Dr. Afinogenov has been trying to get scholars to re-examine the text(s) of George the Monk for over a decade now. This, precisely because George might have some altra fonte (or fonti) not, perhaps, wholly transmitted to us in Theophanes and in the Syrian chronicles (and we'll throw in Nikephoros). I cannot see where Dr. Conterno has delivered a debunking of George here.

And circling back to Teofane: if George had his extra sources (Trajan?) then so, much more, must Theophanes have had his own sources, before George (Trajan?). If Afinogenov takes away anything from this footnote of this book, it's not "don't bother"; it's "hone your argument".


posted by Zimri on 17:48 | link | 0 comments

Wednesday, January 28, 2015

A tale of two countries

Japan is probably not going to ransom its hostage. Jordan has.

This is because there is exists in Japan no constituency with sympathies to the Caliph's sabil. In Jordan, though . . .


posted by Zimri on 19:54 | link | 0 comments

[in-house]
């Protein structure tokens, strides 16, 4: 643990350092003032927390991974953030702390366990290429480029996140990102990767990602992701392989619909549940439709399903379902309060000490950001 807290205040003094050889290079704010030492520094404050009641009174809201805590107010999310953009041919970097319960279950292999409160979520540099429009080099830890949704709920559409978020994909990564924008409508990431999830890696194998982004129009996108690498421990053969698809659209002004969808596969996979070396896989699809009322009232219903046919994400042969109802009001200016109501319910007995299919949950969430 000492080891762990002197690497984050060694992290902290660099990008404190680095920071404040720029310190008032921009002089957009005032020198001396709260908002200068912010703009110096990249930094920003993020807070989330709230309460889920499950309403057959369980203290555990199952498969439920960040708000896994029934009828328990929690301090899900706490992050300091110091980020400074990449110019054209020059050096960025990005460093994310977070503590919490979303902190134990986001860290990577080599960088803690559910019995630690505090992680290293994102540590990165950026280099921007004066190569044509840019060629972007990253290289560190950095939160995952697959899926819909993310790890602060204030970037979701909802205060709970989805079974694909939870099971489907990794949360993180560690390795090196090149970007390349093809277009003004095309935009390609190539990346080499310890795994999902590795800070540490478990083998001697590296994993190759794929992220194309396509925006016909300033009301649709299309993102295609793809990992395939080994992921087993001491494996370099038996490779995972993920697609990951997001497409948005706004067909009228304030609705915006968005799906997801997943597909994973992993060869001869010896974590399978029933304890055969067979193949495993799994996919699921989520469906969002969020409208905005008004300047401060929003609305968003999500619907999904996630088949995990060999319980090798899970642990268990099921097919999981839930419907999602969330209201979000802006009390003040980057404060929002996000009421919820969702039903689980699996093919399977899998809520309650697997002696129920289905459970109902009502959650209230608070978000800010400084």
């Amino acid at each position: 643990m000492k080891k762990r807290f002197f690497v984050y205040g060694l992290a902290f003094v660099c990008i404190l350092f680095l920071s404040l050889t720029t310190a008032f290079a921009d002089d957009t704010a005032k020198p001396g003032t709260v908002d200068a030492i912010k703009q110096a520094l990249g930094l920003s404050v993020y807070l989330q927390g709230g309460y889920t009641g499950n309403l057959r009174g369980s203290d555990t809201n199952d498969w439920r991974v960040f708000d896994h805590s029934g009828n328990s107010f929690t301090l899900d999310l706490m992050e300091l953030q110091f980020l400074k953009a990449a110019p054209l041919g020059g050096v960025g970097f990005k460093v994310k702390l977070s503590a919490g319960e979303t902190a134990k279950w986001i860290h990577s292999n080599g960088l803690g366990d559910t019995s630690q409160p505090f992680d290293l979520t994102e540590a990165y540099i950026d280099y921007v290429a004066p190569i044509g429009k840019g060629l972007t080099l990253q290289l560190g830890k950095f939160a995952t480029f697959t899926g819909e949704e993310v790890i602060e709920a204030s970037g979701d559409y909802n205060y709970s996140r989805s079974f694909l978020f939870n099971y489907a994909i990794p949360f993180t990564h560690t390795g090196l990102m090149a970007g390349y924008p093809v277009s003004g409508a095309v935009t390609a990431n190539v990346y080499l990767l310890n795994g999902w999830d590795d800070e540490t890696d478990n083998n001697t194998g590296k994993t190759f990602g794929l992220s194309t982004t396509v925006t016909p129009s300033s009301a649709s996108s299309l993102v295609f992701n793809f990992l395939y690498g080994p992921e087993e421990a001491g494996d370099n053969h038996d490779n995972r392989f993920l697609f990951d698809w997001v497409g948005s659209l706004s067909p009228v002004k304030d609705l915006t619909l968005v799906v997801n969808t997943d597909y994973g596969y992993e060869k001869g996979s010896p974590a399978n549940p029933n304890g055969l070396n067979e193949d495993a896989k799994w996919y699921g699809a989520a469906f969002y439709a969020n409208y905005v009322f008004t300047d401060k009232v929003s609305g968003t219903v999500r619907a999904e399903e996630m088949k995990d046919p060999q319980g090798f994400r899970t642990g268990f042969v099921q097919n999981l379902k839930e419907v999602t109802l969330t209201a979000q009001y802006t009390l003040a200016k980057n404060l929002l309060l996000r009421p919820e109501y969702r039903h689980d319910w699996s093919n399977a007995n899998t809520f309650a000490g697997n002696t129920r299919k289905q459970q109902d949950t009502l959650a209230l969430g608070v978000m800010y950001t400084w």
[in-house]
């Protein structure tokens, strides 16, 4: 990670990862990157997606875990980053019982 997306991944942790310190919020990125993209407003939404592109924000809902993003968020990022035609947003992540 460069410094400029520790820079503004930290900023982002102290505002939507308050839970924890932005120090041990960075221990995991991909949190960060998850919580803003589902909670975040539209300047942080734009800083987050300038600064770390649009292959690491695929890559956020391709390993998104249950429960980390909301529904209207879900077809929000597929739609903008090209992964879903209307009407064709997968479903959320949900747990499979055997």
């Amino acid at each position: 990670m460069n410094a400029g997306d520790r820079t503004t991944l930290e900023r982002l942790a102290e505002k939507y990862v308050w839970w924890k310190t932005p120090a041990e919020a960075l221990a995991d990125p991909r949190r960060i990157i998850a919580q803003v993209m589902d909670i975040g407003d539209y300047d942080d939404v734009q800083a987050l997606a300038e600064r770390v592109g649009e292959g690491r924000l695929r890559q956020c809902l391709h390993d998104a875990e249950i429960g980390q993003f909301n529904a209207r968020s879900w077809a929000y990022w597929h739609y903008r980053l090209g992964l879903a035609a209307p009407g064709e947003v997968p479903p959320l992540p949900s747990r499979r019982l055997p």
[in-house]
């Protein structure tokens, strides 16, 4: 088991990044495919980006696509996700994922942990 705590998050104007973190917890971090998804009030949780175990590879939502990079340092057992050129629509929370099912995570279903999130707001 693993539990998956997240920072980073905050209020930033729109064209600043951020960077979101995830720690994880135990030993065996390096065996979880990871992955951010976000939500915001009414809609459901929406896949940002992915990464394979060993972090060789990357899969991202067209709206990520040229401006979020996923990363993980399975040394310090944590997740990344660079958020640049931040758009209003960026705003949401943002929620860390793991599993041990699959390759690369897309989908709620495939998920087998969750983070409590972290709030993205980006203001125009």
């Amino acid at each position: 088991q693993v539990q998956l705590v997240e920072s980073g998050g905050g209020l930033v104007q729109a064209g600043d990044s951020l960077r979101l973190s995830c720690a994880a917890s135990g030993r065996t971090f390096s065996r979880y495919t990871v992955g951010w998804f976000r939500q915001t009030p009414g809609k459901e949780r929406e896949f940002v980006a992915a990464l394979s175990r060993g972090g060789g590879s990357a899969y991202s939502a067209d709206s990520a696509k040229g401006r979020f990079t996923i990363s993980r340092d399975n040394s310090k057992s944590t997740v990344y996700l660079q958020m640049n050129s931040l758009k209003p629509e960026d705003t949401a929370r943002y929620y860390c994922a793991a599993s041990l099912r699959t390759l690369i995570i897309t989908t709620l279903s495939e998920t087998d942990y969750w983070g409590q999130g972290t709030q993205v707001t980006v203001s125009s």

Charter schools will save us all, IV

Hijab Day!


posted by Zimri on 19:51 | link | 0 comments

Tuesday, January 27, 2015

I no longer recognise this pope

It is not my place to say what Catholics choose as Pope. I never did join that communion - I came close, 2008-2009, but in the end I ducked out. Still. There's this, and there's this and now there's this. Especially the picture where he's holding that anti-fracking t-shirt, which is absolutely UNWORTHY of the Vicar of G-d.

From now on I shall refer to this man as "Jorge Mario Bergoglio". Catholics are stuck with him. But I'm not. And it's getting to the point where calling this political hack "pope" is an insult to Catholics.


posted by Zimri on 18:26 | link | 0 comments

Monday, January 26, 2015

Maybe there really are prophets in a wormhole

Vox Day sees demons. I think he may have a point.

Consider the Deep Space Nine episode, "Strange Bedfellows". But first, background: we are on the alien planet Bajor, whose locals serve the Bajorian prophets under a hierarchy. These "prophets" are transdimensional aliens living in a wormhole, the "celestial temple"; their spiritual power is termed pa. Meanwhile the head of the Bajoran hierarchy is titled kai; and the current kai is one Winn Adami - already established as an opportunist who uses pious display and Bajoran resentment to get what she wants. (Winn is literally played by the same actress as played Nurse Ratched a generation prior.) Needless to say the prophets want nothing to do with Winn and they provide anyone else with visions... right up to the (human and, whilst we're at it, self-consciously black) captain of DS9.